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Wesleyan-Methodist Magazine,





WHEN a father writes memoirs of his own son, there is ground for suspicion lest his affections should bias his judgment, and the character he produces be the beau ideal of his own mind, rather than a description according to truth and reality. To avoid this, as far as I can, I shall confine myself chiefly to simple narrative. My son's religious experience will be seen by extracts from his letters; and his literary attainments from the testimonies of his masters and examiners. Self-distrust, I am conscious, is necessary, whilst I dwell on this affecte ing subject. I will not attempt to describe how deeply I feel my loss. Assisted by divine grace, I do not murmur ; but, instructed by this example of the vanity of earthly expectations, even of those that may be innocently indulged, I purpose to think less of this world, and more of heaven, till I rejoin my departed son in the kingdom of God.

My dear son, John Edward, was born at Perrier, in Normandy, September 29th, 1821. His growth, from infancy, was rapid ; he always looked older than he was; and his understanding was in advance of his years. At eleven months from his birth he ran alone; and when we returned to England, in June, 1823, he spoke fluently both French and English. He acquired a knowledge of the rudiments of English literature, and of the French tongue, under the domestic roof. His elder sister was the companion of his studies. Ordinarily he then showed but little application to his lessons: his sister toiled, and he, seemingly without effort, reaped the fruit of her labours; for whenever the lesson was called for, what she had learned he also knew. IIis desire for knowledge early appeared in the questions he would put; and, when he could read, in the eagerness with which he would welcome any book that offered him information on subjects within the reach of his comprehension. Ile conned over, I believe, every recipe in the book of domestic cookery; and, on more occasions than one, amusingly intruded his knowledge of kitchen science. On one of my nightly visits to his dormitory, before I retired to rest, I found, as his pillow-companions, Parkes's “ Chemical Catechism," and VOL. XXI. Third Series. OCTOBER, 1842.

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Buchan's “Domestic Medicine.” Bunyan’s “ Pilgrim's Progress" was long a great favourite. He was deeply interested with Scripture narratives, and early acquired an extensive knowledge of Bible history, and of facts. I may mention an instance, showing the ease with which he caught up and retained what he read. One evening, at a time when his mother was confined to her chamber, on returning from an appointment in the country, I found him up; and whilst I took some refreshment he sat down on the hearth-rug at my feet, and proceeded to inform me, that, in my absence, he had been reading the Book of Esther. He then went through the entire narrative, in his own style ; recollecting accurately the order of facts, the names of persons, and the substance of their discourses. Apparently forgetful of his age, he entered unhesitatingly into company; and when he could engage the attention of an individual, and find out in what his knowledge lay, he seized upon this as his topic, and question followed question.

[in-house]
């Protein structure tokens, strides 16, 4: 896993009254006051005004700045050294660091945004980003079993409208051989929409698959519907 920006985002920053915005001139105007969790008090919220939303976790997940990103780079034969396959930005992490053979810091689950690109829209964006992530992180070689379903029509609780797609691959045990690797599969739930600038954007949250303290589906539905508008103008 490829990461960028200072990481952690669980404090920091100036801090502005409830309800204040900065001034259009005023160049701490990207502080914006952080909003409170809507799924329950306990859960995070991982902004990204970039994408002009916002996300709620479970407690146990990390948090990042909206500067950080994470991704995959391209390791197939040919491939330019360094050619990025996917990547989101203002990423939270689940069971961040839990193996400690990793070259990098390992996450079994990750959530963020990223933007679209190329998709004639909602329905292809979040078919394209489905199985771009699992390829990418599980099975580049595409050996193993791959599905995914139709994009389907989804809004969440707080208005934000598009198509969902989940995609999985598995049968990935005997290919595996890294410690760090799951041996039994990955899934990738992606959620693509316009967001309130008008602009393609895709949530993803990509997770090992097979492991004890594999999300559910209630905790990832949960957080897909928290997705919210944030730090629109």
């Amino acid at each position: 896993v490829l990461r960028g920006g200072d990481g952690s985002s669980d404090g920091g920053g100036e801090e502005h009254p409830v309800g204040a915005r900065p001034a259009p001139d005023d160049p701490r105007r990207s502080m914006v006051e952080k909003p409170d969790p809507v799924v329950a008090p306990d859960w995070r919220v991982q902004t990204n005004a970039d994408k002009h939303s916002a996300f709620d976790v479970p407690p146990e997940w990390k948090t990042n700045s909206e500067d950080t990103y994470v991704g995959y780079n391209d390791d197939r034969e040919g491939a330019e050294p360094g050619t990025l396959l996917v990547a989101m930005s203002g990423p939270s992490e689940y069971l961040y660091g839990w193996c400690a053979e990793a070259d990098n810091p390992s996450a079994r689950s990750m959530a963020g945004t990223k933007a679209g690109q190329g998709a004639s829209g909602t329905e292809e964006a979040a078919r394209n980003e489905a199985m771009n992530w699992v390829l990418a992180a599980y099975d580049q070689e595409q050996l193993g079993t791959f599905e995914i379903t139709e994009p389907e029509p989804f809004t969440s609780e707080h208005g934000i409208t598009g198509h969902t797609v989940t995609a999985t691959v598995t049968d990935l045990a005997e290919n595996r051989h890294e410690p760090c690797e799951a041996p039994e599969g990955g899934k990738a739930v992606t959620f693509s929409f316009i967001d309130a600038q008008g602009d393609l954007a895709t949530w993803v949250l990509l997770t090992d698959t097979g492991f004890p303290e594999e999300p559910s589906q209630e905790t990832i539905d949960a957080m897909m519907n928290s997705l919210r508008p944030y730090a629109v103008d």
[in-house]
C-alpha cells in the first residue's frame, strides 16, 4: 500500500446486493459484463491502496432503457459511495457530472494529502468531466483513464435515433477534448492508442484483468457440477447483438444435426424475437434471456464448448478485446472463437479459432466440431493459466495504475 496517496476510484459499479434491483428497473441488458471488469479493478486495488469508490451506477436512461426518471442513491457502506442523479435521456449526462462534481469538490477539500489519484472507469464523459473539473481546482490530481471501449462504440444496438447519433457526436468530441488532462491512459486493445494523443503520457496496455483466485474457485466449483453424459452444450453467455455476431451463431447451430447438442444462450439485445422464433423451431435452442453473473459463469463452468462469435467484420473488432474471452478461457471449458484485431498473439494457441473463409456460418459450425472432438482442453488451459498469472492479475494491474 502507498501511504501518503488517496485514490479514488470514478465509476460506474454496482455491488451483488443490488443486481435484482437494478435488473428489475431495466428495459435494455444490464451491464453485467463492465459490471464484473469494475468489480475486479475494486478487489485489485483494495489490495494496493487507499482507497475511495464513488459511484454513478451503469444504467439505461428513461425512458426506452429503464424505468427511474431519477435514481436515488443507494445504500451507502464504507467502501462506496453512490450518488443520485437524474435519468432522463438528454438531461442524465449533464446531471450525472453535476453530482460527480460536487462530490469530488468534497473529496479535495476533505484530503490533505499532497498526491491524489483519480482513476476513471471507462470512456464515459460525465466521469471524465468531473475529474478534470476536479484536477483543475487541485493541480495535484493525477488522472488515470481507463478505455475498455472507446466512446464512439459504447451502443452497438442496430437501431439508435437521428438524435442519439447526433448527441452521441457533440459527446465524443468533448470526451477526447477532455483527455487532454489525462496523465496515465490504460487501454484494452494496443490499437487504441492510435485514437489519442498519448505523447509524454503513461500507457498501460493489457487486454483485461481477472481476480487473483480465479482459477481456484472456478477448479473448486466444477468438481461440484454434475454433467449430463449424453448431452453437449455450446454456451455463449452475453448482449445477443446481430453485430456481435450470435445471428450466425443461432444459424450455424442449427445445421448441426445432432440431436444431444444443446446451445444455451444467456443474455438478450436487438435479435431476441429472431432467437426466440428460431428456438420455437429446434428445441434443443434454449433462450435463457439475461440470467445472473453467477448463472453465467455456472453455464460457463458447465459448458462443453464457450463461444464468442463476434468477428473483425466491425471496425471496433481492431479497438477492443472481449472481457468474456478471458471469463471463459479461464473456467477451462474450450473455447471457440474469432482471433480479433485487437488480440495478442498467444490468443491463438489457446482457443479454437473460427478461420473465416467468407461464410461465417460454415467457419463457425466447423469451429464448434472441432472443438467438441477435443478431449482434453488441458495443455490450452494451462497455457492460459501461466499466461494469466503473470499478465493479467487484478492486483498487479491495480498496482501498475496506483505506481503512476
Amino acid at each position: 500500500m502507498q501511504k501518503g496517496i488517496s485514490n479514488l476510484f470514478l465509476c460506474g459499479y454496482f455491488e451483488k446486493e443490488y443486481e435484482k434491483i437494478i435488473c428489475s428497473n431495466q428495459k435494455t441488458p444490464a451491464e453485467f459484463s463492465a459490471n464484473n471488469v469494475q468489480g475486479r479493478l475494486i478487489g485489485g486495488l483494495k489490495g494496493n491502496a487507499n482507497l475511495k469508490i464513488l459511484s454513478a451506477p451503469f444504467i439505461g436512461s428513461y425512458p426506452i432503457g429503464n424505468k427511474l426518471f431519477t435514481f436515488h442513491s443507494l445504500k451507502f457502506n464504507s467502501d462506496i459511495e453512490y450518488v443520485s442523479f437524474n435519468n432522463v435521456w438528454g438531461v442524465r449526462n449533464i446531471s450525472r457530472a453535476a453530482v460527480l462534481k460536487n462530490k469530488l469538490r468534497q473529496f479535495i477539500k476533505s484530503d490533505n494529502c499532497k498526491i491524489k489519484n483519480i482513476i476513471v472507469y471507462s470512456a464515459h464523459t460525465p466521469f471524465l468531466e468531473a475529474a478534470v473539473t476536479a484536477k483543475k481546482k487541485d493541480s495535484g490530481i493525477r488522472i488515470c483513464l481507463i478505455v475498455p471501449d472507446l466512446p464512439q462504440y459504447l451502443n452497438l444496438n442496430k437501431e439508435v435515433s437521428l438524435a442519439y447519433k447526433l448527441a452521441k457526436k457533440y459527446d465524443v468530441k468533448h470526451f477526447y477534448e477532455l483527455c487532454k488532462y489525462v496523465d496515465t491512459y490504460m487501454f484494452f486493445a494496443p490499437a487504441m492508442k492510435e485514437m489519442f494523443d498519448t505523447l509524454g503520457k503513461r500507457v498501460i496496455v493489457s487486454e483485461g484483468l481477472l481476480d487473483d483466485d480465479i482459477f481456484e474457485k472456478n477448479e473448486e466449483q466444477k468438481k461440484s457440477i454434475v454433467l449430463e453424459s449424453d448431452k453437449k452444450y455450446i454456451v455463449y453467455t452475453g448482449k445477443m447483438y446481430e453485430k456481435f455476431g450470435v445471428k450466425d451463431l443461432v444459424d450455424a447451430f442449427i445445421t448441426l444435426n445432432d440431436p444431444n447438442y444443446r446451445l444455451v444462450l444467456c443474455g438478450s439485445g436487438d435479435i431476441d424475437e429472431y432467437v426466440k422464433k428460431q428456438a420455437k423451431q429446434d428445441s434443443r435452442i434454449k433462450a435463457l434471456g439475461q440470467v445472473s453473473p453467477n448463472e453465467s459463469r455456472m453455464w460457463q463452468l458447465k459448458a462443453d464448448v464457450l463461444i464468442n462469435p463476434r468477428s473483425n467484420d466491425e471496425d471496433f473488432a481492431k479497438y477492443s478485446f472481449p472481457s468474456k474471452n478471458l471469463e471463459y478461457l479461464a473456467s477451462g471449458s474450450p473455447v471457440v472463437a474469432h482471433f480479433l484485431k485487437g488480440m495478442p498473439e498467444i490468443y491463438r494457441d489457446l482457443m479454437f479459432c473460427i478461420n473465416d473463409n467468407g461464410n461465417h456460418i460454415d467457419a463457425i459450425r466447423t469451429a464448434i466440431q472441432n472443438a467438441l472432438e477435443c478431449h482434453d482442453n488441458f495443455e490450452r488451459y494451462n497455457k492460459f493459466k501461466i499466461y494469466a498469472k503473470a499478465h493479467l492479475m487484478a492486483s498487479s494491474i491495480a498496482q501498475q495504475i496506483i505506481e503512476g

There was one feature of his mind strikingly prominent,—his love of truth. Truth in history and science was the object at which he aimed. “But is it true?” was a question which he proposed when he took up a book. Unconscious of the moral character of works of fiction, or their injurious effects upon the reader, he passed them by, solely because the figments of imagination afforded no food for thoughts bent on the acquisition of a knowledge of realities. Nor did he read every book from beginning to end, as if for the mere gratification of reading; but usually fixing on those parts which contained the information he wished to have, and having satisfied himself, he laid it aside, and went on to some other subject of inquiry. This practice was not the result of any previous plan which he himself had formed, or which was pointed out to him by others; but arose from the natural dictate of his own peculiar character of mind. At a later period, however, he laid down plans for the regulation of his studies, which no doubt materially aided his progress; indeed, he used to task himself when there was no necessity for it beyond his own purpose, and to keep, it is to be feared, his powerful mind in activity too great and too long continued for his bodily frame. And yet, from what appeared in his conduct, he would scarcely have been considered a hard student. The result of his application, however, often created surprise.